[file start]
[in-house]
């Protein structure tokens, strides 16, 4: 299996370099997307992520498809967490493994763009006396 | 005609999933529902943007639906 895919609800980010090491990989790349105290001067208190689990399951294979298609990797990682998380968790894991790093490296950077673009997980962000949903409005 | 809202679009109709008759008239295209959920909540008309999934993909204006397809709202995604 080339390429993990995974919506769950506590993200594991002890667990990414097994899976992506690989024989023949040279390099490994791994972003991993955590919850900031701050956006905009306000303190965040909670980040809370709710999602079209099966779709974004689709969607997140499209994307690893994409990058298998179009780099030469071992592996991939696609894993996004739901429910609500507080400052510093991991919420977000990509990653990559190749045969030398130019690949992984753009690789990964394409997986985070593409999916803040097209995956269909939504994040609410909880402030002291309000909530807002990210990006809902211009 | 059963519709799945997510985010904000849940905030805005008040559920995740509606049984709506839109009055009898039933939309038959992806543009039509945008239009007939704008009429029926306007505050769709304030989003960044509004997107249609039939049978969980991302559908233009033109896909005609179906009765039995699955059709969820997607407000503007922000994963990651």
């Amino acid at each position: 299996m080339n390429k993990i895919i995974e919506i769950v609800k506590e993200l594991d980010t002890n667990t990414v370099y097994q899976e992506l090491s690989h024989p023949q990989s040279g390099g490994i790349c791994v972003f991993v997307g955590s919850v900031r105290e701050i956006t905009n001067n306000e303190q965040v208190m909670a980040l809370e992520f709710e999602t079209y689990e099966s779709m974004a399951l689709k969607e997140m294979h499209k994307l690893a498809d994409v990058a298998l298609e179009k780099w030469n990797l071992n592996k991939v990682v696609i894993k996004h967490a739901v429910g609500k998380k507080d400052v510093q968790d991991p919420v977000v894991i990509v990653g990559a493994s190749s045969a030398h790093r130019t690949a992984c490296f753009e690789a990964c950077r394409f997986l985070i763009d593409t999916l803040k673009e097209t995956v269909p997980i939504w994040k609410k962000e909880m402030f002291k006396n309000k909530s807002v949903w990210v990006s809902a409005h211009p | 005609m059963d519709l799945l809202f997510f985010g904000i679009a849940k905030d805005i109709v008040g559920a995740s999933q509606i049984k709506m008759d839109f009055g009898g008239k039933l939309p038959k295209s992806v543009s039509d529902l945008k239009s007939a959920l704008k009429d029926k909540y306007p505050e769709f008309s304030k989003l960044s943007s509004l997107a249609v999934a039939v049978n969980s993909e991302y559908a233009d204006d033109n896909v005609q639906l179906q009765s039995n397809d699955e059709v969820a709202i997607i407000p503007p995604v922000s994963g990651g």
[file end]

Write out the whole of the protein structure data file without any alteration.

[in-house]
């Protein structure tokens, strides 16, 4: 299996370099997307992520498809967490493994763009006396 | 005609999933529902943007639906 895919609800980010090491990989790349105290001067208190689990399951294979298609990797990682998380968790894991790093490296950077673009997980962000949903409005 | 809202679009109709008759008239295209959920909540008309999934993909204006397809709202995604 080339390429993990995974919506769950506590993200594991002890667990990414097994899976992506690989024989023949040279390099490994791994972003991993955590919850900031701050956006905009306000303190965040909670980040809370709710999602079209099966779709974004689709969607997140499209994307690893994409990058298998179009780099030469071992592996991939696609894993996004739901429910609500507080400052510093991991919420977000990509990653990559190749045969030398130019690949992984753009690789990964394409997986985070593409999916803040097209995956269909939504994040609410909880402030002291309000909530807002990210990006809902211009 | 059963519709799945997510985010904000849940905030805005008040559920995740509606049984709506839109009055009898039933939309038959992806543009039509945008239009007939704008009429029926306007505050769709304030989003960044509004997107249609039939049978969980991302559908233009033109896909005609179906009765039995699955059709969820997607407000503007922000994963990651």
């Amino acid at each position: 299996m080339n390429k993990i895919i995974e919506i769950v609800k506590e993200l594991d980010t002890n667990t990414v370099y097994q899976e992506l090491s690989h024989p023949q990989s040279g390099g490994i790349c791994v972003f991993v997307g955590s919850v900031r105290e701050i956006t905009n001067n306000e303190q965040v208190m909670a980040l809370e992520f709710e999602t079209y689990e099966s779709m974004a399951l689709k969607e997140m294979h499209k994307l690893a498809d994409v990058a298998l298609e179009k780099w030469n990797l071992n592996k991939v990682v696609i894993k996004h967490a739901v429910g609500k998380k507080d400052v510093q968790d991991p919420v977000v894991i990509v990653g990559a493994s190749s045969a030398h790093r130019t690949a992984c490296f753009e690789a990964c950077r394409f997986l985070i763009d593409t999916l803040k673009e097209t995956v269909p997980i939504w994040k609410k962000e909880m402030f002291k006396n309000k909530s807002v949903w990210v990006s809902a409005h211009p | 005609m059963d519709l799945l809202f997510f985010g904000i679009a849940k905030d805005i109709v008040g559920a995740s999933q509606i049984k709506m008759d839109f009055g009898g008239k039933l939309p038959k295209s992806v543009s039509d529902l945008k239009s007939a959920l704008k009429d029926k909540y306007p505050e769709f008309s304030k989003l960044s943007s509004l997107a249609v999934a039939v049978n969980s993909e991302y559908a233009d204006d033109n896909v005609q639906l179906q009765s039995n397809d699955e059709v969820a709202i997607i407000p503007p995604v922000s994963g990651g």